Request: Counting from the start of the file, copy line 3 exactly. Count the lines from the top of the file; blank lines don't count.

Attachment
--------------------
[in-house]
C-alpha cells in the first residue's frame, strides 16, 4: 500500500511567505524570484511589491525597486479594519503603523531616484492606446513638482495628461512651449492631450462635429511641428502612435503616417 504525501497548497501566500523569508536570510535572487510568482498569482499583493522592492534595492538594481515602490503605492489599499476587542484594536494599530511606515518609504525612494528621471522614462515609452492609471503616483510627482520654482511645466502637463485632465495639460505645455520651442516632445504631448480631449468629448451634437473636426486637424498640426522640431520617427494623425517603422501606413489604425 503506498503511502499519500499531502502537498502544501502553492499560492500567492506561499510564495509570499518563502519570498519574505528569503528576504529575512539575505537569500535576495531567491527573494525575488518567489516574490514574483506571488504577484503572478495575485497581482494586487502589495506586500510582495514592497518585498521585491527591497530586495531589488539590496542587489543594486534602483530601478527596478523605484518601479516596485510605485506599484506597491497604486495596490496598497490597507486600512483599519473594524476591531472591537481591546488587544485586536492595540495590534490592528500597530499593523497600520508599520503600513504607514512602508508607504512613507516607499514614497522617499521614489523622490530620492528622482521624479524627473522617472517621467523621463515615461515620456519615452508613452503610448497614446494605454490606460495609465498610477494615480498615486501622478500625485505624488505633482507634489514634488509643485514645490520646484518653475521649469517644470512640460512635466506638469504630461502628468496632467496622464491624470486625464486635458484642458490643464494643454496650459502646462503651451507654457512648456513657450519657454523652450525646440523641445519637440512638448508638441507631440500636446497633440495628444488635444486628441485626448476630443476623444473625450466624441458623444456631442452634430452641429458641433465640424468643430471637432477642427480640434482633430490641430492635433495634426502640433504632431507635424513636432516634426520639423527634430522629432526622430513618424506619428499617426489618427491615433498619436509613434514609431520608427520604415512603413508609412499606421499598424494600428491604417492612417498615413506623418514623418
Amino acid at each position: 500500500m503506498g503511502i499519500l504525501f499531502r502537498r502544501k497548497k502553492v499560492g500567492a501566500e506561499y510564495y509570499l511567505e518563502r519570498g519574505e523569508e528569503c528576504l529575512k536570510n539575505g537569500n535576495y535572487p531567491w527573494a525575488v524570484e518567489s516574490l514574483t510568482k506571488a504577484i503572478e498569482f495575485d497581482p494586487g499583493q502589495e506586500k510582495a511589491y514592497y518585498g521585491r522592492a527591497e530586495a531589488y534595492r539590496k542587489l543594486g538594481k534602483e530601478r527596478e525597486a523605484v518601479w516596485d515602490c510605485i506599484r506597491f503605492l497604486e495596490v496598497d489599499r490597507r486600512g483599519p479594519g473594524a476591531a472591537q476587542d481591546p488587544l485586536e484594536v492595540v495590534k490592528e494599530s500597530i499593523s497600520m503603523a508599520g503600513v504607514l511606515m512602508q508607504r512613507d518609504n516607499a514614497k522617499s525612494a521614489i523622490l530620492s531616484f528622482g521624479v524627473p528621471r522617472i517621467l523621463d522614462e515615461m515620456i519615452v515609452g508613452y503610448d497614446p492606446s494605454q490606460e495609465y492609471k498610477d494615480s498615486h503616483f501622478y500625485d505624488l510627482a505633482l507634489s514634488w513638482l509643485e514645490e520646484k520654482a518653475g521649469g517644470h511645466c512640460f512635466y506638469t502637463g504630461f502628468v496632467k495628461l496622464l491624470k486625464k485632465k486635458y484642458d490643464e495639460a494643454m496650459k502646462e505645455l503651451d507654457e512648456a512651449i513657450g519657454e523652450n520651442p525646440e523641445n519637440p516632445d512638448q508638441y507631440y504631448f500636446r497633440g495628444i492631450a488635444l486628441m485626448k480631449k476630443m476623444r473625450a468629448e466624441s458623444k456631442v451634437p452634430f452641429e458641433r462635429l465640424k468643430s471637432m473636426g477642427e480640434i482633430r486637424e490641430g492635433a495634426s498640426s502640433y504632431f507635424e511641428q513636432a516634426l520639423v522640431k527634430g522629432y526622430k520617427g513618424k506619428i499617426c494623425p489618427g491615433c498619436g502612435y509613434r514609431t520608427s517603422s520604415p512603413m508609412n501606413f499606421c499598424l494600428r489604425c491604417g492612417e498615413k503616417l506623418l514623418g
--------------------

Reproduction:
Amino acid at each position: 500500500m503506498g503511502i499519500l504525501f499531502r502537498r502544501k497548497k502553492v499560492g500567492a501566500e506561499y510564495y509570499l511567505e518563502r519570498g519574505e523569508e528569503c528576504l529575512k536570510n539575505g537569500n535576495y535572487p531567491w527573494a525575488v524570484e518567489s516574490l514574483t510568482k506571488a504577484i503572478e498569482f495575485d497581482p494586487g499583493q502589495e506586500k510582495a511589491y514592497y518585498g521585491r522592492a527591497e530586495a531589488y534595492r539590496k542587489l543594486g538594481k534602483e530601478r527596478e525597486a523605484v518601479w516596485d515602490c510605485i506599484r506597491f503605492l497604486e495596490v496598497d489599499r490597507r486600512g483599519p479594519g473594524a476591531a472591537q476587542d481591546p488587544l485586536e484594536v492595540v495590534k490592528e494599530s500597530i499593523s497600520m503603523a508599520g503600513v504607514l511606515m512602508q508607504r512613507d518609504n516607499a514614497k522617499s525612494a521614489i523622490l530620492s531616484f528622482g521624479v524627473p528621471r522617472i517621467l523621463d522614462e515615461m515620456i519615452v515609452g508613452y503610448d497614446p492606446s494605454q490606460e495609465y492609471k498610477d494615480s498615486h503616483f501622478y500625485d505624488l510627482a505633482l507634489s514634488w513638482l509643485e514645490e520646484k520654482a518653475g521649469g517644470h511645466c512640460f512635466y506638469t502637463g504630461f502628468v496632467k495628461l496622464l491624470k486625464k485632465k486635458y484642458d490643464e495639460a494643454m496650459k502646462e505645455l503651451d507654457e512648456a512651449i513657450g519657454e523652450n520651442p525646440e523641445n519637440p516632445d512638448q508638441y507631440y504631448f500636446r497633440g495628444i492631450a488635444l486628441m485626448k480631449k476630443m476623444r473625450a468629448e466624441s458623444k456631442v451634437p452634430f452641429e458641433r462635429l465640424k468643430s471637432m473636426g477642427e480640434i482633430r486637424e490641430g492635433a495634426s498640426s502640433y504632431f507635424e511641428q513636432a516634426l520639423v522640431k527634430g522629432y526622430k520617427g513618424k506619428i499617426c494623425p489618427g491615433c498619436g502612435y509613434r514609431t520608427s517603422s520604415p512603413m508609412n501606413f499606421c499598424l494600428r489604425c491604417g492612417e498615413k503616417l506623418l514623418g